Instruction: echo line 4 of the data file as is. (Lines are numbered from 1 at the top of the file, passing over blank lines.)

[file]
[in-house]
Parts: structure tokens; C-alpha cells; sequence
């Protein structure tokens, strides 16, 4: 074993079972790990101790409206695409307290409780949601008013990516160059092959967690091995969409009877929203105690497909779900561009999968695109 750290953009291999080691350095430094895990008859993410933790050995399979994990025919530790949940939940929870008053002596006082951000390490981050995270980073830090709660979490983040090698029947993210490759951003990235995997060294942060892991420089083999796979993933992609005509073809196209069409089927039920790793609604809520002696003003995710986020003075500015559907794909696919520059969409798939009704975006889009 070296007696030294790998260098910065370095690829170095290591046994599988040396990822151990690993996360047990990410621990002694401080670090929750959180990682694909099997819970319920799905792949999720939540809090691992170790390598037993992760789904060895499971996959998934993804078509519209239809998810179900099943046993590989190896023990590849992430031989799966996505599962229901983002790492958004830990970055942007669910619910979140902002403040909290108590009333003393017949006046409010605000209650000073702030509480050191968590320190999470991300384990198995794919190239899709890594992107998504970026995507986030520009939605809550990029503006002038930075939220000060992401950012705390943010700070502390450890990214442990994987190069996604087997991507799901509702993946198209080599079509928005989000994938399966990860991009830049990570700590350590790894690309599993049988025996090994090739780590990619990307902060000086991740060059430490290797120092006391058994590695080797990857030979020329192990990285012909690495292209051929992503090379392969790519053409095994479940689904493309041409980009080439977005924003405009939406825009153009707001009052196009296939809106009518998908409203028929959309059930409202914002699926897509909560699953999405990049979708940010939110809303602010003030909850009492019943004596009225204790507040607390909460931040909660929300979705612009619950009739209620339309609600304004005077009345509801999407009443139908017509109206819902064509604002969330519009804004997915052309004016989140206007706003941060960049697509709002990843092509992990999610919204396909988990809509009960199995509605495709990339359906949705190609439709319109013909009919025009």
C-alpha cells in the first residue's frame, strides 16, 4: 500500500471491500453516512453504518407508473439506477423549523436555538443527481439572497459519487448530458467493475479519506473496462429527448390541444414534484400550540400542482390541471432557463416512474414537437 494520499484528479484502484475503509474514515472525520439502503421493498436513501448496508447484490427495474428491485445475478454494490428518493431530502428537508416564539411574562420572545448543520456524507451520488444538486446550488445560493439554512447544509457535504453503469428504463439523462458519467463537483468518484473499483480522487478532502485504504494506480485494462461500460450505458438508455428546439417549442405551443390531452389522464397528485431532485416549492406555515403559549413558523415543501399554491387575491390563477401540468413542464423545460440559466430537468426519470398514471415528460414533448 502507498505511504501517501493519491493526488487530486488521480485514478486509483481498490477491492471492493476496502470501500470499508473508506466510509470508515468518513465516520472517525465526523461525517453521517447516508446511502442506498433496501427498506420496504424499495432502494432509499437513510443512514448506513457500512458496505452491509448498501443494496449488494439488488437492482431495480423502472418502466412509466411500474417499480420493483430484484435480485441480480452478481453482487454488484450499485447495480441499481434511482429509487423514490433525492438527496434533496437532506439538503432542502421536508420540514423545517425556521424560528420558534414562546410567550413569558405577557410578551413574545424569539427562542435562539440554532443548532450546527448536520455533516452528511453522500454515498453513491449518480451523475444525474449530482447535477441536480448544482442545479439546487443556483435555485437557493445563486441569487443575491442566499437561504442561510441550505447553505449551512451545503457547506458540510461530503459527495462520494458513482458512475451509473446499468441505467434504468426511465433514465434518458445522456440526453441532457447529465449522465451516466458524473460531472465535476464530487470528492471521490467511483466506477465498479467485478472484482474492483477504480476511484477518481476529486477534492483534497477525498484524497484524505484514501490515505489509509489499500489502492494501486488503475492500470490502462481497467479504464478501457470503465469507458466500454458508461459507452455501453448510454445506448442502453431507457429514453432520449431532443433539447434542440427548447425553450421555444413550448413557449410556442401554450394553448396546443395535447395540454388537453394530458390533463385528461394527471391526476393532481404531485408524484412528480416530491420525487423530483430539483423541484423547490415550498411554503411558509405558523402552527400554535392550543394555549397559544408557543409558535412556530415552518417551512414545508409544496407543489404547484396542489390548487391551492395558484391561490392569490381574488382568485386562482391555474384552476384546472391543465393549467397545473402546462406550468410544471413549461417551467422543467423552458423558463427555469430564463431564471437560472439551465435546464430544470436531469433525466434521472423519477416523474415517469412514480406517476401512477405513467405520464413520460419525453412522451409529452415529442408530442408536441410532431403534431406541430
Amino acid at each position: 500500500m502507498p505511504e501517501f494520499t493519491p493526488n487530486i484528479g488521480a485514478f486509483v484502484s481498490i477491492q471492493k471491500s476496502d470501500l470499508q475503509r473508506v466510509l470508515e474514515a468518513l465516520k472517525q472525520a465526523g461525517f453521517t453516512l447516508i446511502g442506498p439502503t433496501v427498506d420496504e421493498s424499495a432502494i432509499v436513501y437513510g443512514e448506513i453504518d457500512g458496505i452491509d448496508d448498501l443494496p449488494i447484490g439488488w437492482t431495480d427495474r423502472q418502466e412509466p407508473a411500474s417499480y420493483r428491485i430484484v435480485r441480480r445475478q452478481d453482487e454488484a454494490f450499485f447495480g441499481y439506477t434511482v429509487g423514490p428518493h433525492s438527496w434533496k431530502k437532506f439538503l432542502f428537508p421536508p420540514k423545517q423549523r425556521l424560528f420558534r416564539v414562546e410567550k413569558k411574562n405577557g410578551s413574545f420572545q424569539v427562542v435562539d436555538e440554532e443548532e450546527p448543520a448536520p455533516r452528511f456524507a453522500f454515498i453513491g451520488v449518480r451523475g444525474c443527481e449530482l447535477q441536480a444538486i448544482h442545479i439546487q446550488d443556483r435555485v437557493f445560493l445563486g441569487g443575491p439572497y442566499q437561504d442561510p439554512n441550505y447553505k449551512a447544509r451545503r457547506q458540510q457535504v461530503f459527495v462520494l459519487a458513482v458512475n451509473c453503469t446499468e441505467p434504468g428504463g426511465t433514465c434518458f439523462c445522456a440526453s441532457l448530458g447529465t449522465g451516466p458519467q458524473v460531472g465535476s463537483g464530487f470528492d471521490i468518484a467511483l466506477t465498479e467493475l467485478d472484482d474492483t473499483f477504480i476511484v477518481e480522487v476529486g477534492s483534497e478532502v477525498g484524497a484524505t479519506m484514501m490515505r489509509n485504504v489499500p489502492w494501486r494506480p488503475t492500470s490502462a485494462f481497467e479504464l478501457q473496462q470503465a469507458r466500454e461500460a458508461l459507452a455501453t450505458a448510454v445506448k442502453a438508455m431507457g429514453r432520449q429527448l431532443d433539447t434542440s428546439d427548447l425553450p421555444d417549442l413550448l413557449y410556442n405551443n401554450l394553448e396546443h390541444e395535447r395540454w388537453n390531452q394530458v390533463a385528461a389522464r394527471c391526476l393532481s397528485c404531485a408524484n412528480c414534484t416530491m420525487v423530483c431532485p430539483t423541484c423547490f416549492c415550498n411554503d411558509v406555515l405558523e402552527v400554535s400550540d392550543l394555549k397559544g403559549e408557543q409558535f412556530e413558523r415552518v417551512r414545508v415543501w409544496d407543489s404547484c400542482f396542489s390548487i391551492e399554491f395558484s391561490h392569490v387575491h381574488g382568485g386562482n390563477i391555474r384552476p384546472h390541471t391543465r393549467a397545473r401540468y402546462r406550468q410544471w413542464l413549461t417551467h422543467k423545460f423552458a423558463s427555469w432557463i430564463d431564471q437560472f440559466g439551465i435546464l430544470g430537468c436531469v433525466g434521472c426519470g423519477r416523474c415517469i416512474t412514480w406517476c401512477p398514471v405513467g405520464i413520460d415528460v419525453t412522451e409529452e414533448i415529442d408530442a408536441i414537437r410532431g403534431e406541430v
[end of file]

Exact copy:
C-alpha cells in the first residue's frame, strides 16, 4: 500500500471491500453516512453504518407508473439506477423549523436555538443527481439572497459519487448530458467493475479519506473496462429527448390541444414534484400550540400542482390541471432557463416512474414537437 494520499484528479484502484475503509474514515472525520439502503421493498436513501448496508447484490427495474428491485445475478454494490428518493431530502428537508416564539411574562420572545448543520456524507451520488444538486446550488445560493439554512447544509457535504453503469428504463439523462458519467463537483468518484473499483480522487478532502485504504494506480485494462461500460450505458438508455428546439417549442405551443390531452389522464397528485431532485416549492406555515403559549413558523415543501399554491387575491390563477401540468413542464423545460440559466430537468426519470398514471415528460414533448 502507498505511504501517501493519491493526488487530486488521480485514478486509483481498490477491492471492493476496502470501500470499508473508506466510509470508515468518513465516520472517525465526523461525517453521517447516508446511502442506498433496501427498506420496504424499495432502494432509499437513510443512514448506513457500512458496505452491509448498501443494496449488494439488488437492482431495480423502472418502466412509466411500474417499480420493483430484484435480485441480480452478481453482487454488484450499485447495480441499481434511482429509487423514490433525492438527496434533496437532506439538503432542502421536508420540514423545517425556521424560528420558534414562546410567550413569558405577557410578551413574545424569539427562542435562539440554532443548532450546527448536520455533516452528511453522500454515498453513491449518480451523475444525474449530482447535477441536480448544482442545479439546487443556483435555485437557493445563486441569487443575491442566499437561504442561510441550505447553505449551512451545503457547506458540510461530503459527495462520494458513482458512475451509473446499468441505467434504468426511465433514465434518458445522456440526453441532457447529465449522465451516466458524473460531472465535476464530487470528492471521490467511483466506477465498479467485478472484482474492483477504480476511484477518481476529486477534492483534497477525498484524497484524505484514501490515505489509509489499500489502492494501486488503475492500470490502462481497467479504464478501457470503465469507458466500454458508461459507452455501453448510454445506448442502453431507457429514453432520449431532443433539447434542440427548447425553450421555444413550448413557449410556442401554450394553448396546443395535447395540454388537453394530458390533463385528461394527471391526476393532481404531485408524484412528480416530491420525487423530483430539483423541484423547490415550498411554503411558509405558523402552527400554535392550543394555549397559544408557543409558535412556530415552518417551512414545508409544496407543489404547484396542489390548487391551492395558484391561490392569490381574488382568485386562482391555474384552476384546472391543465393549467397545473402546462406550468410544471413549461417551467422543467423552458423558463427555469430564463431564471437560472439551465435546464430544470436531469433525466434521472423519477416523474415517469412514480406517476401512477405513467405520464413520460419525453412522451409529452415529442408530442408536441410532431403534431406541430